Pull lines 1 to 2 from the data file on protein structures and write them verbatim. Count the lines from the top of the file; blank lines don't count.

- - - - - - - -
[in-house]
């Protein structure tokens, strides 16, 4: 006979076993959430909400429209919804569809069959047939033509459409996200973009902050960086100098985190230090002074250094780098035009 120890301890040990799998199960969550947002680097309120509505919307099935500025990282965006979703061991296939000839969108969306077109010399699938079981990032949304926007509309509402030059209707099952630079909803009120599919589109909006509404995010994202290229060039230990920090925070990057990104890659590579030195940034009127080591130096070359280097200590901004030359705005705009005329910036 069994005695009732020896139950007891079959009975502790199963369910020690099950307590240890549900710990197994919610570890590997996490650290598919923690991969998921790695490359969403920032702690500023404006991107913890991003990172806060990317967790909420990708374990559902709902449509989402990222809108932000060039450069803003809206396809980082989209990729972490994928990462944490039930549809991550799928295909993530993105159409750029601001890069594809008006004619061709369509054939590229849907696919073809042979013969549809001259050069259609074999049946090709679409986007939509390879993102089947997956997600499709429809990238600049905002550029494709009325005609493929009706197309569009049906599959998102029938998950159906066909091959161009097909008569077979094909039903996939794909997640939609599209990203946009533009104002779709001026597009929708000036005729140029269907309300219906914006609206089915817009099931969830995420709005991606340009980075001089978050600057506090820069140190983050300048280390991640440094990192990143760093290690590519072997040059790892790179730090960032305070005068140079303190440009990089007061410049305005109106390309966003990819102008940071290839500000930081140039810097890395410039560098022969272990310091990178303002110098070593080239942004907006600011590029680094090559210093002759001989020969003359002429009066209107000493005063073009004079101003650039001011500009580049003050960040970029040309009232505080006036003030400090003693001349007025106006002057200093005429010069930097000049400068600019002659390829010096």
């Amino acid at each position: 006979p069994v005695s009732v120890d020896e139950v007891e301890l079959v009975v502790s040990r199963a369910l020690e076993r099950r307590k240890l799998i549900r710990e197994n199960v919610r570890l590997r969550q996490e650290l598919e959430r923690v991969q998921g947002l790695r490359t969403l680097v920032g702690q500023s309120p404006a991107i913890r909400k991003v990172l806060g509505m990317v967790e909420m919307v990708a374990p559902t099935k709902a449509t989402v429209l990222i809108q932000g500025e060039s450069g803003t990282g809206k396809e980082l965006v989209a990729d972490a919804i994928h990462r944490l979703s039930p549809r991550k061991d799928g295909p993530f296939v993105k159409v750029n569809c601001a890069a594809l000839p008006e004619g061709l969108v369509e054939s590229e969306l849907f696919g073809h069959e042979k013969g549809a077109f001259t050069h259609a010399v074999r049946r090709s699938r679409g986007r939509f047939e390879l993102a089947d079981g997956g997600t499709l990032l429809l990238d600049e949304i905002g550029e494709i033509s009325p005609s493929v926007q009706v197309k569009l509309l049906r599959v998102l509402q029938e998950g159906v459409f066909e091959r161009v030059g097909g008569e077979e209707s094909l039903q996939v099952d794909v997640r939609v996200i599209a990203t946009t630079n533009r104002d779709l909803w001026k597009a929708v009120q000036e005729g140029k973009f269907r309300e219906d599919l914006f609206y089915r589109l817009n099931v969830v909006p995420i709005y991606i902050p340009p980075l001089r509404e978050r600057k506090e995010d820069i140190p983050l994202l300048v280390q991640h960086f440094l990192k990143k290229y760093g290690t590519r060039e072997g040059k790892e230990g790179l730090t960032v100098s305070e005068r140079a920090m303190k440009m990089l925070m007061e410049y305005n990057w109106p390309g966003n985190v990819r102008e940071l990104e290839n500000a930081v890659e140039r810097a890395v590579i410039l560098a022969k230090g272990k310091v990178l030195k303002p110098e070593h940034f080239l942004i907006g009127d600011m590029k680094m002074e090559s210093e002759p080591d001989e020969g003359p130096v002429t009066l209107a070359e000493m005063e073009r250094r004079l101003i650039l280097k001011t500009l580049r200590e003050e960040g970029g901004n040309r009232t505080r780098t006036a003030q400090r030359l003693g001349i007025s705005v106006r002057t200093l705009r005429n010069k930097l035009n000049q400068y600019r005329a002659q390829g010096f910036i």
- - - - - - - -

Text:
[in-house]
């Protein structure tokens, strides 16, 4: 006979076993959430909400429209919804569809069959047939033509459409996200973009902050960086100098985190230090002074250094780098035009 120890301890040990799998199960969550947002680097309120509505919307099935500025990282965006979703061991296939000839969108969306077109010399699938079981990032949304926007509309509402030059209707099952630079909803009120599919589109909006509404995010994202290229060039230990920090925070990057990104890659590579030195940034009127080591130096070359280097200590901004030359705005705009005329910036 069994005695009732020896139950007891079959009975502790199963369910020690099950307590240890549900710990197994919610570890590997996490650290598919923690991969998921790695490359969403920032702690500023404006991107913890991003990172806060990317967790909420990708374990559902709902449509989402990222809108932000060039450069803003809206396809980082989209990729972490994928990462944490039930549809991550799928295909993530993105159409750029601001890069594809008006004619061709369509054939590229849907696919073809042979013969549809001259050069259609074999049946090709679409986007939509390879993102089947997956997600499709429809990238600049905002550029494709009325005609493929009706197309569009049906599959998102029938998950159906066909091959161009097909008569077979094909039903996939794909997640939609599209990203946009533009104002779709001026597009929708000036005729140029269907309300219906914006609206089915817009099931969830995420709005991606340009980075001089978050600057506090820069140190983050300048280390991640440094990192990143760093290690590519072997040059790892790179730090960032305070005068140079303190440009990089007061410049305005109106390309966003990819102008940071290839500000930081140039810097890395410039560098022969272990310091990178303002110098070593080239942004907006600011590029680094090559210093002759001989020969003359002429009066209107000493005063073009004079101003650039001011500009580049003050960040970029040309009232505080006036003030400090003693001349007025106006002057200093005429010069930097000049400068600019002659390829010096």